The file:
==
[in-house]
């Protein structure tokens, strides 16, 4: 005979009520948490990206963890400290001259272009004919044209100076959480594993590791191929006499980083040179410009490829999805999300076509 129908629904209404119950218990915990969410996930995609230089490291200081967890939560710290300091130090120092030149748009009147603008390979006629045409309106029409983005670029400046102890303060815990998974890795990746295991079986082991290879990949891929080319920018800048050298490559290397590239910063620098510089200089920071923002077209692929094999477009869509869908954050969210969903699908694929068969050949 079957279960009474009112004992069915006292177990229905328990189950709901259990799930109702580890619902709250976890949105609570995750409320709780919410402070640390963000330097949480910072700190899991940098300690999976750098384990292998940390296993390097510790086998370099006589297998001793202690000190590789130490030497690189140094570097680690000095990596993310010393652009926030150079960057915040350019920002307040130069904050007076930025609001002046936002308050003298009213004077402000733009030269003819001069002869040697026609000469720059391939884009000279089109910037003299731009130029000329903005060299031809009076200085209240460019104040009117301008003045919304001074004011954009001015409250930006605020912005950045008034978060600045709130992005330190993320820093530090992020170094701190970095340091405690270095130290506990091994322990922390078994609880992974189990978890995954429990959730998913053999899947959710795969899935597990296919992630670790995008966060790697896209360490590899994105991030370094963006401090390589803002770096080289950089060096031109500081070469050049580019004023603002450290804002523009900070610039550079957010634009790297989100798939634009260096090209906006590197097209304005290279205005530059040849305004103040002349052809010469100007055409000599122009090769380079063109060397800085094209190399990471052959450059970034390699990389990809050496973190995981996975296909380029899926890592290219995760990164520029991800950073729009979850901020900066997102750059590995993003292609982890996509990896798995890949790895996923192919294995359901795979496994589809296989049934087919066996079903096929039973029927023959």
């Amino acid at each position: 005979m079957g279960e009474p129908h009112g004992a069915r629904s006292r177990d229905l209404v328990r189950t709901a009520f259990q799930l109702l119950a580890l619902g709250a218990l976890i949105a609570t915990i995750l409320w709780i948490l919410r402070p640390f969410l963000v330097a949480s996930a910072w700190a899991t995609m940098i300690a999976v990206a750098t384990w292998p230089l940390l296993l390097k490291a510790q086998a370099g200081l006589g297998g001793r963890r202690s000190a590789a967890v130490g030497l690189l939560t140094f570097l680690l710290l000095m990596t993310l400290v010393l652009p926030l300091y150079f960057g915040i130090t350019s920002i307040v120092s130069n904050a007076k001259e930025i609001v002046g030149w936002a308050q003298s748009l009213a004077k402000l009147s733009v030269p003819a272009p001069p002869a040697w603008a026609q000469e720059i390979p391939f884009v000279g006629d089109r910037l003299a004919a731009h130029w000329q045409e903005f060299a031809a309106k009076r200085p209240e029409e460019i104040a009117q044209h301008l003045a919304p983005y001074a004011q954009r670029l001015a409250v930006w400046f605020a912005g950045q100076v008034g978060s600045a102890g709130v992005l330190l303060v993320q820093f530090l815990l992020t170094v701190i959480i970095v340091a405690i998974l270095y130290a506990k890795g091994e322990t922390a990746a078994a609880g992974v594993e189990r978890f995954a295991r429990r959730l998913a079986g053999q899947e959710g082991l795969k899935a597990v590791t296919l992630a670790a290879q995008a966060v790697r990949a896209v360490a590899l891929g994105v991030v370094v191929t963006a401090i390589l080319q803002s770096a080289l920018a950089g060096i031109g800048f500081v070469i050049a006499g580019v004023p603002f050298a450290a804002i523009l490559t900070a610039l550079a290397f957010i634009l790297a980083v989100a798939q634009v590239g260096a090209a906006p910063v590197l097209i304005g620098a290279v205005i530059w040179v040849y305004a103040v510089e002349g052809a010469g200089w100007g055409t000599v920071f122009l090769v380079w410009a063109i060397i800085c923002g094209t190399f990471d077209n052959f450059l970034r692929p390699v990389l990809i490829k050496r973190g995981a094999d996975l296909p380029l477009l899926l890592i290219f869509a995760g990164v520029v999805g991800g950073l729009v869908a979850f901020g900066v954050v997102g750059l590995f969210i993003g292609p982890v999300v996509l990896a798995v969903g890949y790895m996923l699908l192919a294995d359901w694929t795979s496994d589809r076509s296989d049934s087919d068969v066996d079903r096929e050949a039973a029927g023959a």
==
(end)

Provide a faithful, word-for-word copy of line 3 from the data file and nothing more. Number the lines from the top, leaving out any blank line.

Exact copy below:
């Amino acid at each position: 005979m079957g279960e009474p129908h009112g004992a069915r629904s006292r177990d229905l209404v328990r189950t709901a009520f259990q799930l109702l119950a580890l619902g709250a218990l976890i949105a609570t915990i995750l409320w709780i948490l919410r402070p640390f969410l963000v330097a949480s996930a910072w700190a899991t995609m940098i300690a999976v990206a750098t384990w292998p230089l940390l296993l390097k490291a510790q086998a370099g200081l006589g297998g001793r963890r202690s000190a590789a967890v130490g030497l690189l939560t140094f570097l680690l710290l000095m990596t993310l400290v010393l652009p926030l300091y150079f960057g915040i130090t350019s920002i307040v120092s130069n904050a007076k001259e930025i609001v002046g030149w936002a308050q003298s748009l009213a004077k402000l009147s733009v030269p003819a272009p001069p002869a040697w603008a026609q000469e720059i390979p391939f884009v000279g006629d089109r910037l003299a004919a731009h130029w000329q045409e903005f060299a031809a309106k009076r200085p209240e029409e460019i104040a009117q044209h301008l003045a919304p983005y001074a004011q954009r670029l001015a409250v930006w400046f605020a912005g950045q100076v008034g978060s600045a102890g709130v992005l330190l303060v993320q820093f530090l815990l992020t170094v701190i959480i970095v340091a405690i998974l270095y130290a506990k890795g091994e322990t922390a990746a078994a609880g992974v594993e189990r978890f995954a295991r429990r959730l998913a079986g053999q899947e959710g082991l795969k899935a597990v590791t296919l992630a670790a290879q995008a966060v790697r990949a896209v360490a590899l891929g994105v991030v370094v191929t963006a401090i390589l080319q803002s770096a080289l920018a950089g060096i031109g800048f500081v070469i050049a006499g580019v004023p603002f050298a450290a804002i523009l490559t900070a610039l550079a290397f957010i634009l790297a980083v989100a798939q634009v590239g260096a090209a906006p910063v590197l097209i304005g620098a290279v205005i530059w040179v040849y305004a103040v510089e002349g052809a010469g200089w100007g055409t000599v920071f122009l090769v380079w410009a063109i060397i800085c923002g094209t190399f990471d077209n052959f450059l970034r692929p390699v990389l990809i490829k050496r973190g995981a094999d996975l296909p380029l477009l899926l890592i290219f869509a995760g990164v520029v999805g991800g950073l729009v869908a979850f901020g900066v954050v997102g750059l590995f969210i993003g292609p982890v999300v996509l990896a798995v969903g890949y790895m996923l699908l192919a294995d359901w694929t795979s496994d589809r076509s296989d049934s087919d068969v066996d079903r096929e050949a039973a029927g023959a």